Into Eternity

by Royee Zvi Atedgi

Supposedly the land of milk and honey. I look down into the courtyard where people are sundials with stubbed shadows. There’s a woman scraping bird shit off the glass borders of her balcony across from me with a dustpan. A Labrador trails her with his mouth wet and happy. Looks like an exhibit at a museum from where I’m sitting. Like the dioramas we put together in school. I am higher than she is. Probably five whole floors. Cypresses bend out here. Birds fly between them. Wild hogs pitch trashcans over and terrorize children. There’s a new relation, reason I’m here. Had to look up what it means when it’s your cousin’s child. What is she to me I mean or what are we to each other besides blood? I wonder.

I hold her. And I thought it during the plane ride over looking at the first pictures and my aunt thought it too but waited for me to get here (airport—> train—> two buses with recalcitrant drivers) until she could no longer hold it in, had the gall and the bravery to say yes, look, from this angle she looks just like your mother when she was a baby. My aunt is higher than my mother. By ten years and now six feet. When she says it and I look at the baby, the strange sensation befalls me that my mother has been reborn and I am raising her anew. There she goes, spitting up her milk on me.

My aunt remembers her as a baby which is to say she remembers who she was when my mother was a baby and who she was was a Polish teenager secretly fidgeting with the radio at night to get the British stations under Communism. When Gomułka made it unbearable they came here. My mother was four. Let me describe it some more: there’s a hillside of Spanish-roofed homes sweeping upward with sights to the sea. Beyond that, on the mountain, is the university. There is drilling going on. There are banners left over from Independence Day. Seventy-five is hardly history, speaking time-wise. I go to get my binoculars, which is hardly advisable. Blocks of old brutalist tenements sit squat with their clotheslines like floss, looking thrown together at the last minute of the past or the first minute of forever but either way couldn’t wait for them to rise. Matzah architecture. Pomegranates hang wisely with their crowns down, and, on the high cliff of ancient stone across the road, the leaves flip on olive trees tremoring in dry wind. This painted frog I’ve scoped on the balcony corner across from me is green and wet in the way of porcelain.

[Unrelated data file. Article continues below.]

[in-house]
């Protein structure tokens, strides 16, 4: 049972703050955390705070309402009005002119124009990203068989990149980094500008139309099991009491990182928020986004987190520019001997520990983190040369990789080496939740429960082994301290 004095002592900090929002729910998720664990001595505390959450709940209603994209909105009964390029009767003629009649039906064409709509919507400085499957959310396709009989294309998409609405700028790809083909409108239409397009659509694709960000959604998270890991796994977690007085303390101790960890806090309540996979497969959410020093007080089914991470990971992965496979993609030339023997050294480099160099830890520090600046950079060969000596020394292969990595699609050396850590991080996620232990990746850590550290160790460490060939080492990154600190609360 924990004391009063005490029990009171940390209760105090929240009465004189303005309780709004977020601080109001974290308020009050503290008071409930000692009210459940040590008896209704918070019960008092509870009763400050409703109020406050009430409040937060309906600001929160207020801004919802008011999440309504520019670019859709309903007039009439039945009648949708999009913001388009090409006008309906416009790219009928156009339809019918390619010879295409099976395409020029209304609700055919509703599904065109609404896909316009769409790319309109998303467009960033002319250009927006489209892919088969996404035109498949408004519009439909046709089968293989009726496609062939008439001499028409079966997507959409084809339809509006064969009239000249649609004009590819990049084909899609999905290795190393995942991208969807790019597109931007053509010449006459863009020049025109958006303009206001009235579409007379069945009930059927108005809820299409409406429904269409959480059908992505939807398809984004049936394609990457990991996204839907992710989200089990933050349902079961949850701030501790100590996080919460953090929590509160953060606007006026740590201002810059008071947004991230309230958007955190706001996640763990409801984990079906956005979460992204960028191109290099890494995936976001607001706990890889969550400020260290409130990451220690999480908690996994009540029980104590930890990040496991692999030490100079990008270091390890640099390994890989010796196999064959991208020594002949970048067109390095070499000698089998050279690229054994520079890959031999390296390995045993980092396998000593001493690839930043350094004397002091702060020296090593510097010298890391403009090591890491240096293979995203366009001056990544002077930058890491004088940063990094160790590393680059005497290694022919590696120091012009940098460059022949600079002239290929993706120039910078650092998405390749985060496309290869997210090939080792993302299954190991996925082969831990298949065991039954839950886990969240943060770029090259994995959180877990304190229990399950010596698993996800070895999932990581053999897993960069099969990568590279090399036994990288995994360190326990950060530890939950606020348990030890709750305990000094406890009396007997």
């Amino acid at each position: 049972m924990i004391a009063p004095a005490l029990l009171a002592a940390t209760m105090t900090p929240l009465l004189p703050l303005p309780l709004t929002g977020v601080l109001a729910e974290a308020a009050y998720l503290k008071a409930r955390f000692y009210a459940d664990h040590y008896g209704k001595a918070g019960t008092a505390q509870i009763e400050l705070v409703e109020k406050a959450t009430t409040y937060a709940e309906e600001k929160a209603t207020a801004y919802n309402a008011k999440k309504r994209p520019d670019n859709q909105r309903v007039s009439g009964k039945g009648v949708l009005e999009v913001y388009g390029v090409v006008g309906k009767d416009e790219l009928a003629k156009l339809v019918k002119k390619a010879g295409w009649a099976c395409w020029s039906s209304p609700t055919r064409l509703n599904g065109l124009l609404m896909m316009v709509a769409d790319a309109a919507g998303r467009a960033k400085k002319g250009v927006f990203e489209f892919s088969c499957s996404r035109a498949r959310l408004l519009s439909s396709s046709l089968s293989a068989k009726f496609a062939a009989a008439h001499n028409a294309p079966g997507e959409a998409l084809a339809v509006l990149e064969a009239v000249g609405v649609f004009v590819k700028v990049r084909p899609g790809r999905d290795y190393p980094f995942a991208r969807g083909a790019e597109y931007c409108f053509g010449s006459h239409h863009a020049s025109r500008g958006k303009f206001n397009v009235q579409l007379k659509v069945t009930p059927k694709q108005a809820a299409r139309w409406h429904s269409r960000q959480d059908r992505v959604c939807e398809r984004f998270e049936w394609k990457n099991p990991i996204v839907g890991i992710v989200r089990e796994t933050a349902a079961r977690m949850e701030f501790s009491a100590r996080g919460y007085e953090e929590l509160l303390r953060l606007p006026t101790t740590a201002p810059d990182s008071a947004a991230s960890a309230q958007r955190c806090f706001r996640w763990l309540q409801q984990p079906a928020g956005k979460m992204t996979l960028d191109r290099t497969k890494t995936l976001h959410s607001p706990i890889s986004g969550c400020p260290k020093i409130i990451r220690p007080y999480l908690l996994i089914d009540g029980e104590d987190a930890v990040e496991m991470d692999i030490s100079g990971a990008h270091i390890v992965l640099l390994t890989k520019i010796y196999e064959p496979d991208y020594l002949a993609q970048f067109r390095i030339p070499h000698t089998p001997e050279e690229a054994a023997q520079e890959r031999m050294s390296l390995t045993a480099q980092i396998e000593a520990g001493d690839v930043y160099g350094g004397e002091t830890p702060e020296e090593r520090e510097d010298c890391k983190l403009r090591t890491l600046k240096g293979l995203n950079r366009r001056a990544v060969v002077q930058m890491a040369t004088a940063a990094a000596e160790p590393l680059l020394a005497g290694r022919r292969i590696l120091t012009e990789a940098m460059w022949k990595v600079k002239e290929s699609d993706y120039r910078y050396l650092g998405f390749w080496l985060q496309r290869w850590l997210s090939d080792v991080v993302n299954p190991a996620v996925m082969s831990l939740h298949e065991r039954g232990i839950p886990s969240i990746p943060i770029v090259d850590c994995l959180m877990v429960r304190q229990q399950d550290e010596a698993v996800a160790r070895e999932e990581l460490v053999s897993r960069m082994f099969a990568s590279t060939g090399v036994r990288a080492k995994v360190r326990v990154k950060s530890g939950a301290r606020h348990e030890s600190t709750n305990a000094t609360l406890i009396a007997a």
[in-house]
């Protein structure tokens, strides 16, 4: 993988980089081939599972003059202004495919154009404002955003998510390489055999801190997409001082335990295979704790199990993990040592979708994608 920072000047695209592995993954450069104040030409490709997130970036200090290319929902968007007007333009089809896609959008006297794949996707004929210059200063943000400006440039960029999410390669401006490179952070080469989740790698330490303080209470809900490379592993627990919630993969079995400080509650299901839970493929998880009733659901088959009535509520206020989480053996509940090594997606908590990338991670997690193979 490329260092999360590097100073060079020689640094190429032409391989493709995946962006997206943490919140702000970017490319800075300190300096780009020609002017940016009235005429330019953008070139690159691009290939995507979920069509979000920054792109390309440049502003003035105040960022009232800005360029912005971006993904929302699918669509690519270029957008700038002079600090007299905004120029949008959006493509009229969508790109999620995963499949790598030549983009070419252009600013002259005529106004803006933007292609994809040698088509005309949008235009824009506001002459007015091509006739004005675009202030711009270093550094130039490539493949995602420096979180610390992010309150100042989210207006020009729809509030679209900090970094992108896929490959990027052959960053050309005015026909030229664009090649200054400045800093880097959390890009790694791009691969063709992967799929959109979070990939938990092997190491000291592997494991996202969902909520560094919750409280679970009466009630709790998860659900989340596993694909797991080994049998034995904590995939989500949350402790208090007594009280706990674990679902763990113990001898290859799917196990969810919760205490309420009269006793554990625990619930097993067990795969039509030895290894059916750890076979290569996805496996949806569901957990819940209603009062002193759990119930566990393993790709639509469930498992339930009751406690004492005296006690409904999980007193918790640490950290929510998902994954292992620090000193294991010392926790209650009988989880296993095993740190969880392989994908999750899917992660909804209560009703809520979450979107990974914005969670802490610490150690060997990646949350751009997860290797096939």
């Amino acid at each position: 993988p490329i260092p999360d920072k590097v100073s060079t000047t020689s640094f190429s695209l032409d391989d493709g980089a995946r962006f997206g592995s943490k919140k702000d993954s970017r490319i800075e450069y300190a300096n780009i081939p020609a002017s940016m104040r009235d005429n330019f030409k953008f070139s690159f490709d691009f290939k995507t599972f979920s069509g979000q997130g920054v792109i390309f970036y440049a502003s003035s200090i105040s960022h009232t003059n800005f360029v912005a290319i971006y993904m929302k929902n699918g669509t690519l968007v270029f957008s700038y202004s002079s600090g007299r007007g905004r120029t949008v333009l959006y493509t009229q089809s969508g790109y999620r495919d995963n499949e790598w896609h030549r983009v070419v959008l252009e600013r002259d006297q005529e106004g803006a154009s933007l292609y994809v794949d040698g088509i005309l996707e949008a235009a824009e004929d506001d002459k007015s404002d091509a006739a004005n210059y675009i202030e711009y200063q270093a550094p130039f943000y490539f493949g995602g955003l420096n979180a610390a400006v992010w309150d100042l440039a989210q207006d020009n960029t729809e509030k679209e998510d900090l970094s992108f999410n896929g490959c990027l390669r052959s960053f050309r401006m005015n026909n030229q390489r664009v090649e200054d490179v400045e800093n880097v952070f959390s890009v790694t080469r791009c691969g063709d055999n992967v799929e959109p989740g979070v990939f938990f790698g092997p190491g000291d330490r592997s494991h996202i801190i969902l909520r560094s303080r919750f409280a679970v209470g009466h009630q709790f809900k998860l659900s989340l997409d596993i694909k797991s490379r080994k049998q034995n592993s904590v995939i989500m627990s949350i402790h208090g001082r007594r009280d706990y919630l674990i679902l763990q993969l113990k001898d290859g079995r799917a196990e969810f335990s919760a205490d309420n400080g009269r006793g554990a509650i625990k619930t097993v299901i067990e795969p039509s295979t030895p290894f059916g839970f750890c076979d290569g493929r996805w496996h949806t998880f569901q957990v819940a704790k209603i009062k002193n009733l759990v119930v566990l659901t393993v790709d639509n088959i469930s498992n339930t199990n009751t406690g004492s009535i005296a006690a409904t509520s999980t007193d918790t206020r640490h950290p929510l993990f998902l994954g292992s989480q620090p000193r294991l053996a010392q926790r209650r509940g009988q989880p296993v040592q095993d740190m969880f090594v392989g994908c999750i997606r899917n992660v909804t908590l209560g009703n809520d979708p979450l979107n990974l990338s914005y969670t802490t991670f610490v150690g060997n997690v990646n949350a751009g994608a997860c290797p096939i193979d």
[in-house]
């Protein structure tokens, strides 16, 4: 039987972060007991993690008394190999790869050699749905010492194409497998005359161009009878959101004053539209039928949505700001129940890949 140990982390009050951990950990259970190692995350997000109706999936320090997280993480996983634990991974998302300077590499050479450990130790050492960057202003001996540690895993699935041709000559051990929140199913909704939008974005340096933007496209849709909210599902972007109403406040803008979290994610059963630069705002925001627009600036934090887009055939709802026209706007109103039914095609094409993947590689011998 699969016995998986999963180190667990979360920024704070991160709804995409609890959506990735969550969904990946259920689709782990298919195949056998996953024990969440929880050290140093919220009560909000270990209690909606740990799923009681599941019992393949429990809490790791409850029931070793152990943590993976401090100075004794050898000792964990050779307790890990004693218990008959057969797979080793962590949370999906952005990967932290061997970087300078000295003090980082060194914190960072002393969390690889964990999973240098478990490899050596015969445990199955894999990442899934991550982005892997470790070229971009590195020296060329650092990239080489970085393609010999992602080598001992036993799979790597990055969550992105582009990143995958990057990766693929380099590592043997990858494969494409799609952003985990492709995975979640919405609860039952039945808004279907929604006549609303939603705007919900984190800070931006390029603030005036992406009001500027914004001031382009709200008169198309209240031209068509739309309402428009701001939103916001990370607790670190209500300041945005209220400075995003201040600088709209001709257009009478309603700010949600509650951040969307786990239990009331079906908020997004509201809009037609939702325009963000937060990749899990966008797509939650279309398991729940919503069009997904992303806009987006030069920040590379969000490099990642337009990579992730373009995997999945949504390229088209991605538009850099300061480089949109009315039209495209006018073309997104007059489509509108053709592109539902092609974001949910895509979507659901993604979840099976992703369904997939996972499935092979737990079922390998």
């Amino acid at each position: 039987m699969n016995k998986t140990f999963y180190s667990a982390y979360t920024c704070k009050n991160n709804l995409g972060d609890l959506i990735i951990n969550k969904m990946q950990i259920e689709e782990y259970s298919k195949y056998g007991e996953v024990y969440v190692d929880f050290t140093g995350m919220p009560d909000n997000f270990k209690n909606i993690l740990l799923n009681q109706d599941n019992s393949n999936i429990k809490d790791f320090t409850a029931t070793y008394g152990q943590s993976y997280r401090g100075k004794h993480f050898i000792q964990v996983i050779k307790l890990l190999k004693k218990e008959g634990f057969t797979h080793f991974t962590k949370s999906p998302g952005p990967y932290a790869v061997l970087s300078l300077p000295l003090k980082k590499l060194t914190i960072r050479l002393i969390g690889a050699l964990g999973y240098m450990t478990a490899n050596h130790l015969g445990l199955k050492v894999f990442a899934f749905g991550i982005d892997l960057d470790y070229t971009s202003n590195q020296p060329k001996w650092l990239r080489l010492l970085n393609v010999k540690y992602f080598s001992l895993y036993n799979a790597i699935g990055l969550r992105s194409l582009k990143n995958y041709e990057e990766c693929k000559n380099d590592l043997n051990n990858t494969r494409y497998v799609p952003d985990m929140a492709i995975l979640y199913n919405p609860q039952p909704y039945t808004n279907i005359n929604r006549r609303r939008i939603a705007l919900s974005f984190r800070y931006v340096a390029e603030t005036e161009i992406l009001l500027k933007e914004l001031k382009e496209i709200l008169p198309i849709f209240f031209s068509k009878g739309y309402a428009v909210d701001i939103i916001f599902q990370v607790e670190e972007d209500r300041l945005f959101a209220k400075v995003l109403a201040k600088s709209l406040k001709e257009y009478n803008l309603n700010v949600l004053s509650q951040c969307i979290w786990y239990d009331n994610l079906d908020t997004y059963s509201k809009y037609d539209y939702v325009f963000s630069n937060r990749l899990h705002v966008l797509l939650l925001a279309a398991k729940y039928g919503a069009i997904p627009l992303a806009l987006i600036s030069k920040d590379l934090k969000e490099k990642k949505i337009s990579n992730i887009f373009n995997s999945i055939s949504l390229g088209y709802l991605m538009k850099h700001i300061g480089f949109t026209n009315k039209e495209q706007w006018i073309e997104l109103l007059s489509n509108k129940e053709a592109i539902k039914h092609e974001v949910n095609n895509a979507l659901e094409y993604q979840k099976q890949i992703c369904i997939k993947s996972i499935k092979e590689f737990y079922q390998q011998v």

I’m thinking of joining a protest tomorrow, just any one. Or speed to the Dead Sea. I’m at my lowest point so why not be at my lowest point at the lowest point so that I’m lower than low? I want its mud on me for therapeutic purposes, for how winter savages the skin. I want to fry lobster-red before Memorial Day. I hear the little carousel in the kitchen go off with music. The baby is kicking and winding herself up in there. I get her to look at me. When I turn away she curls her lip and cries. That’s my mother, all right. I hear a solitary shout from one of the  neighbors. A murderous yell then silence. This is normal daytime stuff out here. This is this country’s fifth language. Hebrew, Arabic, Russian, English, and Yelling. The sixth is Cars Honking. For lunch we are having soup. It is twenty-five degrees Celsius for crying out loud. For my friends who measure imperially––this is comically hot for a day of soup.

Let me let you in on how this language amuses. The Hebrew word for soup is marak. The Hebrew word for almonds is shkedim. The croutons they put in the soup—tiny, yellow, like pillows you’d imagine ants would put their heads on to sleep—they call shkedei marak. I’ve been told not to give the reader 4 but 2+2. I stay awake till five. I hear the Fajr sound while I watch the Sixers blow it––again––in the second round. There are seven tall apartment buildings around me, cranes like lures orchestrate around them, and they too have their balconies. Some of them are higher than me. And no doubt can see into me. But privacy isn’t promised in their contracts either; the pigeons make sure of that.

On the table: smudged colors on the good china from dessert, the torn sugars, our coffee cups dried with stains people swear they find faces in. My aunt is humming a tune to the baby. I think I know it. It’s wedged at the edge of memory––a lullaby in Polish that traveled down the women’s tongues to the babies’ ears and so forth. Here’s the translation:

Aa-ah-ah, two kittens

Both mottled grey

They won’t do anything

but entertain you.

I won’t bother with the Polish. My aunt says you need a good dentist the way your teeth move pronouncing things. My mother who is resembled in the turn of the head of the baby once knew and then lost her toddler Polish when they…now I’m doubling down. But see something now: my timing is impeccable––rockets are flying again. I think I’ll head down to the beach, see some intercepted into dust. Maybe I’ll stay and nap in the afternoon like the storeowners letting the gates fly down on their stores.

I fly from serious conviction to serious doubt. It only goes that one way though, thank god. There’s a cat outside with its eyes gone looking at me. I know the feeling exactly. You ever crave something so bad—chocolates, the sea, discipline—that you get this sting of anticipation at the backs of your jaws?

On the bus to the beach, the people are all like me. I could pick them out of a lineup. These are my people, for better but especially for worse. A blind man is chanting in what I don’t know is a prayer—for what? For the driver not to skip his stop? For his bank transfer to be smooth? For all of our good luck, into eternity, amen?